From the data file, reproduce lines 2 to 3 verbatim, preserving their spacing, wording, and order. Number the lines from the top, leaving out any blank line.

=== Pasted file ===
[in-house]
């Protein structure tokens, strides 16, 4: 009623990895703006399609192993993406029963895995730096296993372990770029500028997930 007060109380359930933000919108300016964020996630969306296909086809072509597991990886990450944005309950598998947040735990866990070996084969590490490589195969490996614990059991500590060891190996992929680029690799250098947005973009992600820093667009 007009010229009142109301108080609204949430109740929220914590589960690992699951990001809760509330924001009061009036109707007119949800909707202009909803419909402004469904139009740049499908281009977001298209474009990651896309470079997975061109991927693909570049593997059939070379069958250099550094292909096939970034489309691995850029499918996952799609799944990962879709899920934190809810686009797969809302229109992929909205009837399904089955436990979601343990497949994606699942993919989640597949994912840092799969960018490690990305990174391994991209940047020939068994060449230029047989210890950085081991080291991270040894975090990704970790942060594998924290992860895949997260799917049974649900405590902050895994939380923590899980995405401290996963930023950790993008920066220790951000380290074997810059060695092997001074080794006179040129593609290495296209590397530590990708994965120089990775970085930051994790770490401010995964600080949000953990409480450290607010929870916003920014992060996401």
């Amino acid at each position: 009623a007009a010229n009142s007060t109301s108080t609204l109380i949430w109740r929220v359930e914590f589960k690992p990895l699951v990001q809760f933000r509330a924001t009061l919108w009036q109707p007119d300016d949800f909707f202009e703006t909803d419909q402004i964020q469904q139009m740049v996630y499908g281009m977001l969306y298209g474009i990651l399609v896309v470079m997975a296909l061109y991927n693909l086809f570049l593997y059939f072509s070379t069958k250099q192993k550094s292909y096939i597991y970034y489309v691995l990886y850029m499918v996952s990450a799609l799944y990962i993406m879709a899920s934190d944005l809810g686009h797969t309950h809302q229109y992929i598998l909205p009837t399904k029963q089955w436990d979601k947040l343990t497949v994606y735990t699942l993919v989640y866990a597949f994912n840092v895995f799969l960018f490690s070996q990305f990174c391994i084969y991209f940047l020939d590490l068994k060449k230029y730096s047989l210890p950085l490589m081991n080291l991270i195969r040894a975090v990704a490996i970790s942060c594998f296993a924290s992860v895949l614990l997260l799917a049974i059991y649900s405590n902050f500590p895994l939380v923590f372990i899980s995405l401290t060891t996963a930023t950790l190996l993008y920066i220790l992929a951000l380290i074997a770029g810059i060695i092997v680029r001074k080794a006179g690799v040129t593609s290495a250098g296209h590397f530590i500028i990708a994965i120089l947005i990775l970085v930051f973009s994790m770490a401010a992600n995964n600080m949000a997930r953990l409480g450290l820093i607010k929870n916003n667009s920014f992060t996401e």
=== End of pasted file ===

């Protein structure tokens, strides 16, 4: 009623990895703006399609192993993406029963895995730096296993372990770029500028997930 007060109380359930933000919108300016964020996630969306296909086809072509597991990886990450944005309950598998947040735990866990070996084969590490490589195969490996614990059991500590060891190996992929680029690799250098947005973009992600820093667009 007009010229009142109301108080609204949430109740929220914590589960690992699951990001809760509330924001009061009036109707007119949800909707202009909803419909402004469904139009740049499908281009977001298209474009990651896309470079997975061109991927693909570049593997059939070379069958250099550094292909096939970034489309691995850029499918996952799609799944990962879709899920934190809810686009797969809302229109992929909205009837399904089955436990979601343990497949994606699942993919989640597949994912840092799969960018490690990305990174391994991209940047020939068994060449230029047989210890950085081991080291991270040894975090990704970790942060594998924290992860895949997260799917049974649900405590902050895994939380923590899980995405401290996963930023950790993008920066220790951000380290074997810059060695092997001074080794006179040129593609290495296209590397530590990708994965120089990775970085930051994790770490401010995964600080949000953990409480450290607010929870916003920014992060996401």
């Amino acid at each position: 009623a007009a010229n009142s007060t109301s108080t609204l109380i949430w109740r929220v359930e914590f589960k690992p990895l699951v990001q809760f933000r509330a924001t009061l919108w009036q109707p007119d300016d949800f909707f202009e703006t909803d419909q402004i964020q469904q139009m740049v996630y499908g281009m977001l969306y298209g474009i990651l399609v896309v470079m997975a296909l061109y991927n693909l086809f570049l593997y059939f072509s070379t069958k250099q192993k550094s292909y096939i597991y970034y489309v691995l990886y850029m499918v996952s990450a799609l799944y990962i993406m879709a899920s934190d944005l809810g686009h797969t309950h809302q229109y992929i598998l909205p009837t399904k029963q089955w436990d979601k947040l343990t497949v994606y735990t699942l993919v989640y866990a597949f994912n840092v895995f799969l960018f490690s070996q990305f990174c391994i084969y991209f940047l020939d590490l068994k060449k230029y730096s047989l210890p950085l490589m081991n080291l991270i195969r040894a975090v990704a490996i970790s942060c594998f296993a924290s992860v895949l614990l997260l799917a049974i059991y649900s405590n902050f500590p895994l939380v923590f372990i899980s995405l401290t060891t996963a930023t950790l190996l993008y920066i220790l992929a951000l380290i074997a770029g810059i060695i092997v680029r001074k080794a006179g690799v040129t593609s290495a250098g296209h590397f530590i500028i990708a994965i120089l947005i990775l970085v930051f973009s994790m770490a401010a992600n995964n600080m949000a997930r953990l409480g450290l820093i607010k929870n916003n667009s920014f992060t996401e």